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Ravens experience life without Jamal Lewis

OWINGS MILLS, Md. (AP) - The Baltimore Ravens learned what it's like to run their offense without Jamal Lewis.

It was only a practice session, and the team was certain that Lewis would be back in pads Friday and in the backfield Sunday night against the Washington Redskins.

But it probably won't be long before the Ravens are forced to play a game without their most potent offensive weapon.

Lewis spent Thursday in federal court in Atlanta, where he pleaded guilty to using a cell phone to facilitate a drug transaction. So his teammates began preparing for the Redskins without him.

"Obviously, Jamal is going to be a little bit behind with our base package," offensive coordinator Matt Cavanaugh said. "But he's a smart kid. He'll be back, he'll get the playbook, he'll get the film to watch from practice today, and he'll get caught up pretty quick. I'm not that worried about it."

Lewis, who ran for 2,066 yards a year ago, probably won't begin serving his prison sentence until the offseason. But he will almost certainly receive a suspension of at least two games from NFL Commissioner Paul Tagliabue.

"Jamal made a mistake when he was 20, over four years ago," Ravens president Dick Cass said in a statement. "The Jamal we all know would not make this mistake today. We will continue to support and believe in him. He has admitted his mistake and is prepared to move on.

"We understand that Jamal is also subject to discipline by the NFL. We know that the commissioner will look thoroughly at all the circumstances surrounding Jamal's admission. We will accept whatever the commissioner decides."

Said Cavanaugh: "We'll see what the league decides, and if we don't have him for a period of time, then just like any other distraction, you've got to deal with it."

If that time comes, the Ravens will handle loss of Lewis in the same fashion they've treated the absence of wide receiver Travis Taylor (groin injury), center Mike Flynn (shoulder) and tight end Todd Heap (ankle).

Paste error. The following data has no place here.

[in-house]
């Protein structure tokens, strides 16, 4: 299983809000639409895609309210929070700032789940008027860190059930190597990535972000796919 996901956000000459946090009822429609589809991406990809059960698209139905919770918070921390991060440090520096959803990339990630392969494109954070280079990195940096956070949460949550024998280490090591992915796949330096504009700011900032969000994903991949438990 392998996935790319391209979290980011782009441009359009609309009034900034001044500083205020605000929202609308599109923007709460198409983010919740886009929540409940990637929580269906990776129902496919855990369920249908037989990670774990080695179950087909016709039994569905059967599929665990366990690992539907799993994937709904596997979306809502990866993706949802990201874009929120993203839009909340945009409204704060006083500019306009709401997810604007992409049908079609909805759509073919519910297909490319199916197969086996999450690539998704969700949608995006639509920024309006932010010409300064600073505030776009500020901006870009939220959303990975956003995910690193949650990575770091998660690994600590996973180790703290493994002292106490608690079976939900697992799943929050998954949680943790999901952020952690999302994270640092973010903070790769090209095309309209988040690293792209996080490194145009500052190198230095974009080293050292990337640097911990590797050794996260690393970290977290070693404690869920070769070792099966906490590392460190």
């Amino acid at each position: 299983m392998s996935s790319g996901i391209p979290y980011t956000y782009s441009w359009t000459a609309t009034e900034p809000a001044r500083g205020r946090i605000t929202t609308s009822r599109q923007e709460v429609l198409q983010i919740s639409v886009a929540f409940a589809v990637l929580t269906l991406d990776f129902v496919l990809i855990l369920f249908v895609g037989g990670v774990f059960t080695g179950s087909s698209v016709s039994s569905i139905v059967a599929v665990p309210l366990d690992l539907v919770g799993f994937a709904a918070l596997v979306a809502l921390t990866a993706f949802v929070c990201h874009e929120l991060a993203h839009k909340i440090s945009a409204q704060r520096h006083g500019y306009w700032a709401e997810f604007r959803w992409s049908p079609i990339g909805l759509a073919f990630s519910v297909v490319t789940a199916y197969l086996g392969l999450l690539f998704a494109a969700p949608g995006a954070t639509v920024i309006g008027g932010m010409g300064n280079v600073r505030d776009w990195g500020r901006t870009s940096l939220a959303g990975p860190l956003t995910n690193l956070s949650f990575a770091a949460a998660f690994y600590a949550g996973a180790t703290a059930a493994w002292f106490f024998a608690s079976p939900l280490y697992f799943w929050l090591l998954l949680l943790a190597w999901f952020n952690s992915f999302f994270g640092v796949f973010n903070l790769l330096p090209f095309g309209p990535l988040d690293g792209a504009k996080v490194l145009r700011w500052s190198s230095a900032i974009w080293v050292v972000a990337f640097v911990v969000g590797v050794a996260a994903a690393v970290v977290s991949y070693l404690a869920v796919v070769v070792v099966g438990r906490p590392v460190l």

"Look at what we've gone through already," said Casey Rabach, who took over for Flynn. "Travis Taylor down, Mike Flynn down, Todd Heap out. It's just another one to add to the pile. We've responded well.

"If he's here, great. If he's not, he's not," Rabach added. "Obviously we're totally behind Jamal. We've got his back. But we'll run with what we've got."

That would be Chester Taylor and Musa Smith, both of whom moved up a notch on the depth chart for Thursday's session. Taylor has shown that he can be a capable NFL back; during the second week of the season against Pittsburgh he gained 76 yards rushing on only nine carries.

"He's a great back, and so is Musa," Ravens offensive tackle Orlando Brown said. "I think they can hold the job down until Jamal gets back. When one guy goes down, another guy has to pick it up."

Quarterback Kyle Boller usually spends his time on Sundays handing the ball to Lewis, but Thursday he turned around to see either Taylor or Smith in the backfield.

"It's different," said Boller, who didn't expect Lewis to be hindered by missing just one day of practice.

"You'd like him to be out there," Boller said, "but people miss practice all the time for different reasons. Whatever happens to Jamal, hopefully he'll be back soon. But we have three running backs I think any team would like to have as starters, and we're just going to have to make it work."

Lewis is more than merely a teammate to many of the Ravens. Linebacker Ray Lewis considers him to be a close friend, and expressed more concern with the impact the case would have on the running back than what his absence would mean to the team.

"We're just going to keep him in our prayers and let him take care of himself," Ray Lewis said.

In other news, nickelback Deion Sanders expressed optimism that his strained left hamstring would heal enough to enable him to return from a two-week absence to face the Redskins, the last team he played for before abruptly retiring before the start of training camp in 2001.

Sanders said he quit because he didn't want to start anew under coach Marty Schottenheimer. He had nothing against Schottenheimer, but figured the Redskins couldn't win immediately under those circumstances.

"I was too old to start over. You went there to win it all, and now you're going to start over?" Sanders said Thursday. "You know you're not going to win it all that year, when you're bringing in a new coach."

The Redskins went 8-8 that season and fired Schottenheimer. They are 1-3 under coach Joe Gibbs.

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